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Photos: AI enters the home and the workplace

Machine intelligence comes of age
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1 of 6 Nick Heath/ZDNet

Machine intelligence comes of age

Artificial intelligence may still be a long way from giving the human brain a run for its money but it is already starting to make our lives easier today.

Some of the latest advances in AI software developed by Microsoft Research were on show at the Embracing Uncertainty booth, seen here, at the 2010 Royal Society Summer Science Exhibition in London last week.

All of the examples being shown off used different kinds of machine learning, where computer software is able to learn how to carry out tasks that are useful to people without having to be programmed to perform that exact task.

Professor Chris Bishop, distinguished scientist with Microsoft Research Cambridge, said using machine learning software to crack problems was much more possible today thanks to more powerful computers, new software algorithms and the amount of data that can be captured online that the software can learn from.

Photo credit: Nick Heath/silicon.com

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2 of 6 Nick Heath/ZDNet

The pictures above and below show different cross sections of the internal organs of a person's body that have been captured by an MRI scanner.

Normally doctors who want to view cross sections of different organs of the body have to adjust the image settings of the screen each time they want to look at a different organ.

This is because computer screens used in hospitals do not have the image fidelity needed to display the entire range of shades of grey captured by the MRI scanner.

What Microsoft's OrganNavigator software does is to use its knowledge of shape and position of organs from prior MRI scans to work out what organ can be seen in an MRI scan.

When the doctor selects the name of the organ they are interested in examining from the menu on the left of the screen the software highlights the organ with a box and adjusts the screen settings so that the fine detail of that organ can be seen.

Microsoft's Bishop said this provides a far easier way for doctors to navigate an MRI scan than having to manually adjust the screen settings themselves every time they want to view a different organ.

Microsoft AI software

Photo credits: Nick Heath/silicon.com

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3 of 6 Nick Heath/ZDNet

This Background Removal tool will be familiar to anybody who owns the latest version of Microsoft Office, Office 2010.

The software works by getting the user to draw a rectangle around the part of the image containing the subject they want to cut out.

Using the difference in colour distribution inside and outside of the rectangle, the software is then able to distinguish between the subject that the user wants to cut out and the background that can be thrown away.

The user can choose the shape and size of the rectangle to make it easier for the software to determine what parts of the image are background.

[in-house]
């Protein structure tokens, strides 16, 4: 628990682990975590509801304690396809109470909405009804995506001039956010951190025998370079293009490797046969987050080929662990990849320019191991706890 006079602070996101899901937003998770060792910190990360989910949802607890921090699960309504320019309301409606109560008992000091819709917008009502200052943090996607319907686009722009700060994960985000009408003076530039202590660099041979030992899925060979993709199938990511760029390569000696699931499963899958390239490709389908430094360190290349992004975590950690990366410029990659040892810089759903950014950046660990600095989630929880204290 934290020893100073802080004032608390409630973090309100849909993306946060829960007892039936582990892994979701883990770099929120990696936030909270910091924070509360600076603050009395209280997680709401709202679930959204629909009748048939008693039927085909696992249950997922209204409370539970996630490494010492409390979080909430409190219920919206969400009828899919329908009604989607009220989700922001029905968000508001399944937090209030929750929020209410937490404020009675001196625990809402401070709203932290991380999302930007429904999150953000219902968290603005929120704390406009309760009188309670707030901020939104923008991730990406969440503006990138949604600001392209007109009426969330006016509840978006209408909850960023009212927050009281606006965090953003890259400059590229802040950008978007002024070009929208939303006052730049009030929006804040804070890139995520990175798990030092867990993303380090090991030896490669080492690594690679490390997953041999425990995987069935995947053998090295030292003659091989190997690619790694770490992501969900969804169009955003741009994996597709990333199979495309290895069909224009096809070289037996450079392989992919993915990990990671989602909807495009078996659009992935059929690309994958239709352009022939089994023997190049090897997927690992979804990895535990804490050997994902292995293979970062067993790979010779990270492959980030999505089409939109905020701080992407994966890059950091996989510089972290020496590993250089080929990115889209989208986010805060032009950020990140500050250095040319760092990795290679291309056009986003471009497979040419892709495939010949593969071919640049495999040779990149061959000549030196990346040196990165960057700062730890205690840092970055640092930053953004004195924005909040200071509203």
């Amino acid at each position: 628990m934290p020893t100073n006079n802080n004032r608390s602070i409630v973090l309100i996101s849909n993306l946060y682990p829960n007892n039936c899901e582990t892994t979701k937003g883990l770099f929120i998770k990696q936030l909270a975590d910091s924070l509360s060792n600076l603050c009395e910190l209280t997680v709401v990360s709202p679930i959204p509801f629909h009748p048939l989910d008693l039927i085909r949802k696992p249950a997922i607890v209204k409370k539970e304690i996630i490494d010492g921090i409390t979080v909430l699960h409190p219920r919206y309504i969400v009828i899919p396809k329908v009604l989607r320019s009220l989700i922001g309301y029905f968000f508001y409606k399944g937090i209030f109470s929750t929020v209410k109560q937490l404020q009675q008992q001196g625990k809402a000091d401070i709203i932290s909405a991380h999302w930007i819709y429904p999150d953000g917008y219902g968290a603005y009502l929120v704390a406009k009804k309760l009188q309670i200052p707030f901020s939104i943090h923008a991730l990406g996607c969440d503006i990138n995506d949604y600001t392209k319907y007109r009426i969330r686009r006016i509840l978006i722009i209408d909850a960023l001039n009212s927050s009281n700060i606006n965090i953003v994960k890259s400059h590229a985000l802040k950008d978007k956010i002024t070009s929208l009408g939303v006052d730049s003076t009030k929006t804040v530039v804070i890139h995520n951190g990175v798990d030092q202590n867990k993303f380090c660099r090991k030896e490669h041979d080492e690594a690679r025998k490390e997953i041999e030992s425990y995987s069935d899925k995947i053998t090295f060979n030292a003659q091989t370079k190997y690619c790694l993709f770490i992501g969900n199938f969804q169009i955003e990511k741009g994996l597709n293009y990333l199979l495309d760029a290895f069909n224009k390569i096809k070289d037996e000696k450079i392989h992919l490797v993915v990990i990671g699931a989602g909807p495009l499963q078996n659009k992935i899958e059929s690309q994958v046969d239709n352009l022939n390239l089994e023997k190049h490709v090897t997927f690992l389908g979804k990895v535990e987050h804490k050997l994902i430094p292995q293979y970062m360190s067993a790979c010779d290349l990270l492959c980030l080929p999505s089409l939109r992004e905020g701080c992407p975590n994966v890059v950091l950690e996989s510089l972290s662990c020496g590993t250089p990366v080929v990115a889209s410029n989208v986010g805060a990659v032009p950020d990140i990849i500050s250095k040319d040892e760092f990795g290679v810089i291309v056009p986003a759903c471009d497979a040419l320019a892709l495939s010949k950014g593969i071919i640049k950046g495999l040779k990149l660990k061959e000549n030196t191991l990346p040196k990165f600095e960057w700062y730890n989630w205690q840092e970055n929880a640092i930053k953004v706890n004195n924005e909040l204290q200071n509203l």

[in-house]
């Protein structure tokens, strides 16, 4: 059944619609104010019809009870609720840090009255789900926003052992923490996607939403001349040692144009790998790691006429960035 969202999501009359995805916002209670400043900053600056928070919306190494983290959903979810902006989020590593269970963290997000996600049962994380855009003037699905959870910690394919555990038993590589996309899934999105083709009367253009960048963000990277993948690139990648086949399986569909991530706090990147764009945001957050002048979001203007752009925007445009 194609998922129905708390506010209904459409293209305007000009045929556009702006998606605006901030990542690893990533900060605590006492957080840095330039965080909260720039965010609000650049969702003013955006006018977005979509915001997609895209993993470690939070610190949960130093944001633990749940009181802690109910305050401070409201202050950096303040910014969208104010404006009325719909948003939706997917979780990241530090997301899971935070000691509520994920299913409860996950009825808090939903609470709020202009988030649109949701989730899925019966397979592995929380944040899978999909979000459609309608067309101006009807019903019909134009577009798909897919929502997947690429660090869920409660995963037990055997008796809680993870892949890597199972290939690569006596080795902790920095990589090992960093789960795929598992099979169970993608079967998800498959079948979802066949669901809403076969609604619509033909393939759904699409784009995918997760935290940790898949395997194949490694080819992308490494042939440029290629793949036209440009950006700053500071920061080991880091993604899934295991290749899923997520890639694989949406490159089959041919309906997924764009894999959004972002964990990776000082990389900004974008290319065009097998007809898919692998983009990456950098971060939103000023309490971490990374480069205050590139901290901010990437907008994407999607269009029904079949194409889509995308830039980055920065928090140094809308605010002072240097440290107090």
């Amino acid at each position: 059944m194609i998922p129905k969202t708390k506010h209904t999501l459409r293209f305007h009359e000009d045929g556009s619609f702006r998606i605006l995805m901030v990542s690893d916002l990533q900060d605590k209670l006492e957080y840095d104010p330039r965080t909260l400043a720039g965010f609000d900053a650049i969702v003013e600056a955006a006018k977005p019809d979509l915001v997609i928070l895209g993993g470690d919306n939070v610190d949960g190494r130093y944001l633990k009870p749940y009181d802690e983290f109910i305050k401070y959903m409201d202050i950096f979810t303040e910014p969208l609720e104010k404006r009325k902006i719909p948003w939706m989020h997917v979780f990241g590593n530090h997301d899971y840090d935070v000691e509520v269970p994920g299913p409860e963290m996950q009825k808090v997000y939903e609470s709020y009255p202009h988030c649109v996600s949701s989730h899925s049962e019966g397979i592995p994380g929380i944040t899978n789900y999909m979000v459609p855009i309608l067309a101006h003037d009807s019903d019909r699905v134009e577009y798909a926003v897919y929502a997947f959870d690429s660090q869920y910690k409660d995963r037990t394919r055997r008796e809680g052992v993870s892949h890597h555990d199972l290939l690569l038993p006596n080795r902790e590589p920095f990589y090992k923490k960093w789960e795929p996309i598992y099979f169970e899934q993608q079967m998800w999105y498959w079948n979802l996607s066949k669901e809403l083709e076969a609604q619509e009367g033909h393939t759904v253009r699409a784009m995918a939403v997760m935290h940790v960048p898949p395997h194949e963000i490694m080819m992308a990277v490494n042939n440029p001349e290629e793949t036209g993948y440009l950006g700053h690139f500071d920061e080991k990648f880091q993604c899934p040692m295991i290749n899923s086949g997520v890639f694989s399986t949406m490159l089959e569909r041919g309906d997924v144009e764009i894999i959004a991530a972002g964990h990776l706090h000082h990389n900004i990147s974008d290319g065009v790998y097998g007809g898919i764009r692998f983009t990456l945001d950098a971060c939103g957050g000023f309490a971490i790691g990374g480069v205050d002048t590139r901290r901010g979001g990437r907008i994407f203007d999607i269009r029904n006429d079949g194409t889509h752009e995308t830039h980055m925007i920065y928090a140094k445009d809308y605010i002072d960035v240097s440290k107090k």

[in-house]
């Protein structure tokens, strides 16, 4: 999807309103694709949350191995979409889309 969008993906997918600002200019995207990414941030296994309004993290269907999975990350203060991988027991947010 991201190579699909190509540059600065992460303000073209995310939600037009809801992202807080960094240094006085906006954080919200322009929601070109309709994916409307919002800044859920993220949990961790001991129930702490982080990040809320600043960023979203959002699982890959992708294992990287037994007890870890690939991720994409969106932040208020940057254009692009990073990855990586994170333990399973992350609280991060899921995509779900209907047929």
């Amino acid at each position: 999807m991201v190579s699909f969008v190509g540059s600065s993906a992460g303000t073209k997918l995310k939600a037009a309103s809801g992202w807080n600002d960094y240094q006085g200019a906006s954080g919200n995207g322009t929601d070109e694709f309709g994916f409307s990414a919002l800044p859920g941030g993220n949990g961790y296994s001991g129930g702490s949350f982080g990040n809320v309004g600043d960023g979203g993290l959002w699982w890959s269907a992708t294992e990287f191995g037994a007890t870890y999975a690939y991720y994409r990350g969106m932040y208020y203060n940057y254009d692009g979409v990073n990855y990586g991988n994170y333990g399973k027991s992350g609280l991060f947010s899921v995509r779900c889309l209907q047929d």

You can see the results of the Background Removal tool below, where the girl originally photographed on the beach has been transplanted into a photo of a forest.

Microsoft AI software

Photo credits: Nick Heath/silicon.com

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4 of 6 Nick Heath/ZDNet

If you've ever struggled to decide what films you might like from the latest round of Hollywood releases, here's a piece of software to help you out.

The Movie Recommender software is able to work out how likely it is that you will like a particular movie based on you telling it your film likes and dislikes.

The software matches your film preferences with those of the 40,000 film fans in its database, allowing it to decide which flicks you are likely to enjoy.

After deciding what films you may want to watch the software reorganises the layout of the movies on the screen, placing the films you might like to watch on the right and those you will probably dislike on the left.

Photo credit: Nick Heath/silicon.com

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5 of 6 Nick Heath/ZDNet

This is a Galton Machine at Microsoft's booth that shows the probability theory that underpins its machine-learning software in action.

This behaviour can be predicted using an equation that demonstrates it's more probable the balls will end up in the centre of the machine, as seen here.

Photo credit: Nick Heath/silicon.com

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6 of 6 Nick Heath/ZDNet

Elsewhere at the Royal Society exhibition was this holographic radar scanner for landmines.

The holographic radar scanner provides clear enough images of what is buried to allow a person to determine whether the object is a landmine or a piece of junk.

This is an improvement over the most common current methods for detecting landmines, which is using a metal detector to scan for mines and a metal stick to prod beneath the surface of the soil to see if it makes contact with a solid object.

These mine-removal techniques not only result in about two casualties for every 500 mines that are removed but they also are an inefficient way of removing mines because so much time is spent digging up junk items by mistake.

The picture shows that the resolution produced by the system is such that it is easy to distinguish between a buried piece of trash in the top left of the photo and the telltale circular shape of a dummy landmine in the top right.

The system has been developed by researchers based in five countries but is not currently in use in everyday landmine clearance.

Photo credit: Nick Heath/silicon.com

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